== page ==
There are also some really excellent examples of writing in legal decisions; I love Robert Jackson, who was an FDR appointee to the Supreme Court, because he is such a good writer. (Justice Scalia is also a very good writer, especially when he’s ticked off in a dissent, though I rarely agree with him.) My own writing of briefs and such has really helped me with reducing ambiguity in my word choices and with structuring plot. And of course writing with a deadline that is inflexible (“This has to be filed by 4 p.m. TODAY”) gave me a lot of discipline for sitting down and writing every day instead of waiting for inspiration.

When you’re writing a novel, do you think about who your audience might be? Who do you (and your agent, publisher/publicist) believe the audience for MOTH AND SPARK will be? Even if unanticipated, would you like Justice Scalia to be among your readers?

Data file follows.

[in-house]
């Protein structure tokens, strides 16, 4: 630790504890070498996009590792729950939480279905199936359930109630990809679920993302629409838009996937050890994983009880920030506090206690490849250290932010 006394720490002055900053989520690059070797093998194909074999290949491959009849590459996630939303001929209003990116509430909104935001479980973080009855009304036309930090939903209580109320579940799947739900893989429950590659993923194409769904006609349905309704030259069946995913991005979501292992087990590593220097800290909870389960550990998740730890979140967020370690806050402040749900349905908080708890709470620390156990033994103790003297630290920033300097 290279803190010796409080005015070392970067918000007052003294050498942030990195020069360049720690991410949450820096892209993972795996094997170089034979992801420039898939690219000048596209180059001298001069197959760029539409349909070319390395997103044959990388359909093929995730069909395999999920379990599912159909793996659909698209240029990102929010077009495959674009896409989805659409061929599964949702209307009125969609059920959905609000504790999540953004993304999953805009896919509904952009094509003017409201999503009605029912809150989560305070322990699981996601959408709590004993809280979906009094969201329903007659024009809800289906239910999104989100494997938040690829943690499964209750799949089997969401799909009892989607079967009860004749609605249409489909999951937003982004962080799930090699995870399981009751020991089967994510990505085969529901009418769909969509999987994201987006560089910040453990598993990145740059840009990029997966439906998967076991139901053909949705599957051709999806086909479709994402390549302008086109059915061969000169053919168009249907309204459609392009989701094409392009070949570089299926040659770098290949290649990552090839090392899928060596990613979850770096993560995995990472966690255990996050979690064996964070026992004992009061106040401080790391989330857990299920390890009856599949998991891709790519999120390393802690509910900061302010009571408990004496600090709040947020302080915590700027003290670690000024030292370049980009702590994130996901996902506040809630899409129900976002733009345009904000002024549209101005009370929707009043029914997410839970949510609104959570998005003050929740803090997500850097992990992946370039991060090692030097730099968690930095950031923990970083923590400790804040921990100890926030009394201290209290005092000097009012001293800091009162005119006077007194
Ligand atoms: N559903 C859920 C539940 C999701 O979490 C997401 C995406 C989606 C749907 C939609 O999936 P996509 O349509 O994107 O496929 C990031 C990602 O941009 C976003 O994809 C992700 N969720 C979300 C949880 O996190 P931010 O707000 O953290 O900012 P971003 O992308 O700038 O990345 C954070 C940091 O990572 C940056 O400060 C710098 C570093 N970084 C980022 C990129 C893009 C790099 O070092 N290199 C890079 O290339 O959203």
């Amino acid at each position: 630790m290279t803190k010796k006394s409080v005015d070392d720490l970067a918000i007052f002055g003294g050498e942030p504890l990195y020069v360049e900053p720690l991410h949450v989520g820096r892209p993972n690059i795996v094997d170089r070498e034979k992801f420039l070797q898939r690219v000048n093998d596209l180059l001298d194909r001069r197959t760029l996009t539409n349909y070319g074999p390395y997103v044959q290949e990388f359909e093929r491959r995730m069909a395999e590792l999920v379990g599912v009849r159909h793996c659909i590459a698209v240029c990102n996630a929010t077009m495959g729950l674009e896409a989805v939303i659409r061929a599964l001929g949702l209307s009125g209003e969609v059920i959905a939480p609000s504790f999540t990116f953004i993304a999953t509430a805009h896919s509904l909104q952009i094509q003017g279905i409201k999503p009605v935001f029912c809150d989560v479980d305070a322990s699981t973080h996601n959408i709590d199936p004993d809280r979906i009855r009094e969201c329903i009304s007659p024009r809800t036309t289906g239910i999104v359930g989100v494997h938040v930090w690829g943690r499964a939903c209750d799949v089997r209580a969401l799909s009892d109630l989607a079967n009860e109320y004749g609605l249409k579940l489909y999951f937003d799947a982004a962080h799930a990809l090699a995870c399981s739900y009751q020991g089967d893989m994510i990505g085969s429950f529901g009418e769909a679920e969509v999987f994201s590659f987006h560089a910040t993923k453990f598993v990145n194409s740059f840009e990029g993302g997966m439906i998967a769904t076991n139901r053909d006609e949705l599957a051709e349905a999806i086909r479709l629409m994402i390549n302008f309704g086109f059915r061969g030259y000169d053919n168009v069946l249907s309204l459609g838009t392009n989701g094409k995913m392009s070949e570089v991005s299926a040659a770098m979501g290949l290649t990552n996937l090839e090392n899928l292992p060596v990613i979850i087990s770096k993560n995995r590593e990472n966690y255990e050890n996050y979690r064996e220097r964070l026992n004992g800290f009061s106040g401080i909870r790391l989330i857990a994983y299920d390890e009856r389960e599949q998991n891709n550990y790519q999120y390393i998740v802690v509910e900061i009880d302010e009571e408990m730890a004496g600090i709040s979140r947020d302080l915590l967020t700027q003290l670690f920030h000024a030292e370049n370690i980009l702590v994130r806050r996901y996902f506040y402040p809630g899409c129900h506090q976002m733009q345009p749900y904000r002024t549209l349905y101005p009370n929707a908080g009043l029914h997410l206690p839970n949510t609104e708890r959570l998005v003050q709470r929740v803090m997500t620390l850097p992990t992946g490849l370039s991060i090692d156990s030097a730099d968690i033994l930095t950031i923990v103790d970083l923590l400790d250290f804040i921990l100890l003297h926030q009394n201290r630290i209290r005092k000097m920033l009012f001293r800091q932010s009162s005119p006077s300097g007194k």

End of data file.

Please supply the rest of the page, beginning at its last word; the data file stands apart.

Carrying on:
Ha! Yeah, I do think about my audience – it’s inevitable. This one I started for my fifteen year old self, so the audience I had in mind initially was mostly teen girls who are not going to put up with a lot of stereotypes about male and female relationships but still have a romantic streak. Since I was writing for myself, I wrote what I wanted to read. When I realized I wanted to publish, then I broadened it to a larger set of readers who enjoy character-driven fantasy and know a sword isn’t the only or even best way to solve a problem. It’s still PG-13, though. One of the biggest surprises for me has been how many male readers have really liked it. We’re also hoping the book gets readers who don’t normally read fantasy but are intrigued by the story and that there’s a cross-over effect. And of course I’d be happy if any Supreme Court Justice read it, and I’d hope Scalia would learn a little about what it’s like for women to be oppressed by a patriarchal society.

Moving away from work and writing for a moment. Can you share with us some of the activities and pastimes you enjoy with family, friends and even when by yourself?